The Bilby is the sole survivor of the six bandicoot species that once lived in Australia. For a species that covered three-quarters of the mainland, it has now disappeared from 80 per cent of its natural range. It may be less noticeable than other diminishing species, but our nation is poorer nevertheless.

Bilbies are also known as Rabbit-eared Bandicoots.

Australia once had two species of bilby – the Greater Bilby and the Lesser Bilby The Lesser Bilby is extinct.  The Greater Bilby is the largest member of the bandicoot family, measuring up to 55cm in body length with a tail of up to 29cm long. Adult males weigh 1-2.5kg and the females weigh between 800g- 1.1kg.  They range from 30 to 60cm in length with a 20cm tail. The females are smaller than the male and they only associate to mate.


(image: Greater bilby at Sydney Wildlife World: By Dcoetzee - Own work, Public Domain,

Diet: The Bilby is omnivorous and its diet includes bulbs, fruit, seeds, fungi, insects, worms, termites, small lizards and spiders.

Breeding: The Bilby is a fast breeder, with a 12 to 14-day pregnancy. When the baby joey is born, it looks like a baked bean with legs. It stays in its mother’s pouch for between 75 and 80 days and is independent about two weeks later. Female Bilbies have a backward-opening pouch with eight nipples.

 Habitat: Bilbies live in grasslands and mulga scrublands in the hot, dry, arid and semi-arid areas of Australia. The preferred habitats are mulga scrublands and Spinifex grassland. Bilbies once inhabited 70% of Australia and now they are only found in small areas in the Northern Territory, Western Australia and South- West Queensland.

They are threatened, like many of our endemic species, by feral animals, such as cats, dogs and foxes.  Farming, for sheep and cattle, has destroyed habitat, and introduced European rabbits compete for burrows.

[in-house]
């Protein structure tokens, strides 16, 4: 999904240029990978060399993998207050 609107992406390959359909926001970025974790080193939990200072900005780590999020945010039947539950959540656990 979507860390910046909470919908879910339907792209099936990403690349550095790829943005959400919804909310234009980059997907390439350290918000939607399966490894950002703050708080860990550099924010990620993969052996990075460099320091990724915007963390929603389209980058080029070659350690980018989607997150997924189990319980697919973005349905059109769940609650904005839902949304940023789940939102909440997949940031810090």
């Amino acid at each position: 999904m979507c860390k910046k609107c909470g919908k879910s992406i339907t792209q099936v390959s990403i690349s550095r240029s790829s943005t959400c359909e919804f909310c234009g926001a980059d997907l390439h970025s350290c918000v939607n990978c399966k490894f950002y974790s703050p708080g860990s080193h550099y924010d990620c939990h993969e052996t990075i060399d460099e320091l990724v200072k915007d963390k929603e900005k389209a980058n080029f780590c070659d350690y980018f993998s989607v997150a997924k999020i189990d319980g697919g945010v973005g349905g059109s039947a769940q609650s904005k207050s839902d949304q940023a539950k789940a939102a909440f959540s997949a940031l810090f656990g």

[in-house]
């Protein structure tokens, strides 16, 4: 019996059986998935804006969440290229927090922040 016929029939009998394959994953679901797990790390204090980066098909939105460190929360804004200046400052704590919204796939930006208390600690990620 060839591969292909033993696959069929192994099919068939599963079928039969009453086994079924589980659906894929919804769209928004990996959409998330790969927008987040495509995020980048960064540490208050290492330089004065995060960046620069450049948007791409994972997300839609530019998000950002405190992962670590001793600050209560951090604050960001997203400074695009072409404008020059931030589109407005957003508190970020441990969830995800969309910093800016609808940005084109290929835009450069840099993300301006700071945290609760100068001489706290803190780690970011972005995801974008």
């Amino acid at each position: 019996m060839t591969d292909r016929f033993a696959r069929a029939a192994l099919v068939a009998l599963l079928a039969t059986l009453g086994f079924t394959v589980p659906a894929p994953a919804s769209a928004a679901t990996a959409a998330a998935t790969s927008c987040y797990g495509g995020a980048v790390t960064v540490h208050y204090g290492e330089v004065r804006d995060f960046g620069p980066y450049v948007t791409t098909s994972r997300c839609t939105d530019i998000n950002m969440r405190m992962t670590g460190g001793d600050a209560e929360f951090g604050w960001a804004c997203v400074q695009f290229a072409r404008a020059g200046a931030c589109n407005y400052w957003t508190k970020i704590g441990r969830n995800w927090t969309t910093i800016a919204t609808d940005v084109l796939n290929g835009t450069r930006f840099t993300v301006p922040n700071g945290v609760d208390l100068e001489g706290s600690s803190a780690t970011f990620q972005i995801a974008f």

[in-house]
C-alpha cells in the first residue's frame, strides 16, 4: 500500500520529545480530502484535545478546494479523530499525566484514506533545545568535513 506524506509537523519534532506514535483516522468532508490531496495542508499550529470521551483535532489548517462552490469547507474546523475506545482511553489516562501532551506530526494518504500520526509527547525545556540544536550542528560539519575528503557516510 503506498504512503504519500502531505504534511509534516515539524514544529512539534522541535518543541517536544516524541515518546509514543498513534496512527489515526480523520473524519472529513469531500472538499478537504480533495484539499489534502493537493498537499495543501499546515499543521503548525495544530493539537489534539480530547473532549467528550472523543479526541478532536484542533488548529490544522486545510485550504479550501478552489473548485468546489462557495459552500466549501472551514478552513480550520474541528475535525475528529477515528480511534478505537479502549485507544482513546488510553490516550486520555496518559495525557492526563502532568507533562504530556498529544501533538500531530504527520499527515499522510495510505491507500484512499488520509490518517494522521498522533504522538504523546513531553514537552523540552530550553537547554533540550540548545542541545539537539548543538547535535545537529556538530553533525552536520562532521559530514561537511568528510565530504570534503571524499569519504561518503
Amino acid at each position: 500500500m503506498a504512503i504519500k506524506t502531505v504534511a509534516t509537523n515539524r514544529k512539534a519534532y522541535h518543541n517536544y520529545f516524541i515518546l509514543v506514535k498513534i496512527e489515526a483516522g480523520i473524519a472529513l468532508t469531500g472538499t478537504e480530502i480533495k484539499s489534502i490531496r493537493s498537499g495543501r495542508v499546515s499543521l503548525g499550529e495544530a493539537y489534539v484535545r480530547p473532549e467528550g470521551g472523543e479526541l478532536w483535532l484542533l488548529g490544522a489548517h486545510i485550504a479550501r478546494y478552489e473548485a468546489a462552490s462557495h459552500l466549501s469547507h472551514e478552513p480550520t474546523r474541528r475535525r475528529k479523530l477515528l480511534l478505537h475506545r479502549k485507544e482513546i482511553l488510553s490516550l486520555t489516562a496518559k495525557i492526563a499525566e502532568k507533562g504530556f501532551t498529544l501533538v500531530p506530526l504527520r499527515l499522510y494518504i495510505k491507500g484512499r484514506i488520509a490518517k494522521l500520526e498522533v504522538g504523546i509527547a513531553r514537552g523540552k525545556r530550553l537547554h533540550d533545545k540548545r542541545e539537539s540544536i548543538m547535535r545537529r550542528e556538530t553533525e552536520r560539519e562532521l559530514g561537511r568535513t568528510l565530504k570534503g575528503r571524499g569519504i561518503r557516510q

Why do we celebrate a devastating pest every Easter around Australia?  Easter should be celebrated with the Bilby, and ditch the rabbit as our symbol of new life, and fast breeding!

The world needs to know about the plight of this delightful animal.

(featured image: The Australian Museum web site)

Postal Address: PO Box 260, Runaway Bay, Qld, 4216
Phone: 0405 384 351
Fax: (07) 5563 8612

Share This:

Save, Protect and Rezone Tootgarook Swamp on the Mornington Peninsula

Petition: We call on levels of government Local, State and Federal and their departments as well as Melbourne Water.

The Tootgarook Swamp is the largest example left of an Shallow freshwater marsh in the Port Philip bay region, at 381 hectares it is worthy of international Ramsar protection.

Much of the Tootgarook swamp is inappropriately zoned as residential, and industrial with only half of it inside the green wedge.  Currently approximately 80 hectares is marked with present development proposals totalling almost a quarter of the entire swamp.

There are only 4% of total wetlands left in Victoria that are greater than 100 hectares.  Of the original wetlands in the state we have already lost over 37% in the last 200 years.